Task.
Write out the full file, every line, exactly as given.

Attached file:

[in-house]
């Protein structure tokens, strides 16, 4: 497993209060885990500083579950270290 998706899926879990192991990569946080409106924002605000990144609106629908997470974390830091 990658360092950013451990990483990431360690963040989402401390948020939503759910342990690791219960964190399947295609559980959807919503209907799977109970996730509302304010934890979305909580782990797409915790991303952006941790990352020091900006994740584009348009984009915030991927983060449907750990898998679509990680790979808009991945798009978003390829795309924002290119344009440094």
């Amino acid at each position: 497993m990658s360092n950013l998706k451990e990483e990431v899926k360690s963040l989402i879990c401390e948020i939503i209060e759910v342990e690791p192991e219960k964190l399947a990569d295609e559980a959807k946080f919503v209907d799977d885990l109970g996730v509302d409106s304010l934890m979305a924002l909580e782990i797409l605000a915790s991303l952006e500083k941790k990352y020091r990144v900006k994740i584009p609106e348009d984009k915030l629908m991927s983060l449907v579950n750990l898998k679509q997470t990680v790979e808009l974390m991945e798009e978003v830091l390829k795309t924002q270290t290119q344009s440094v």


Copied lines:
[in-house]
């Protein structure tokens, strides 16, 4: 497993209060885990500083579950270290 998706899926879990192991990569946080409106924002605000990144609106629908997470974390830091 990658360092950013451990990483990431360690963040989402401390948020939503759910342990690791219960964190399947295609559980959807919503209907799977109970996730509302304010934890979305909580782990797409915790991303952006941790990352020091900006994740584009348009984009915030991927983060449907750990898998679509990680790979808009991945798009978003390829795309924002290119344009440094």
């Amino acid at each position: 497993m990658s360092n950013l998706k451990e990483e990431v899926k360690s963040l989402i879990c401390e948020i939503i209060e759910v342990e690791p192991e219960k964190l399947a990569d295609e559980a959807k946080f919503v209907d799977d885990l109970g996730v509302d409106s304010l934890m979305a924002l909580e782990i797409l605000a915790s991303l952006e500083k941790k990352y020091r990144v900006k994740i584009p609106e348009d984009k915030l629908m991927s983060l449907v579950n750990l898998k679509q997470t990680v790979e808009l974390m991945e798009e978003v830091l390829k795309t924002q270290t290119q344009s440094v």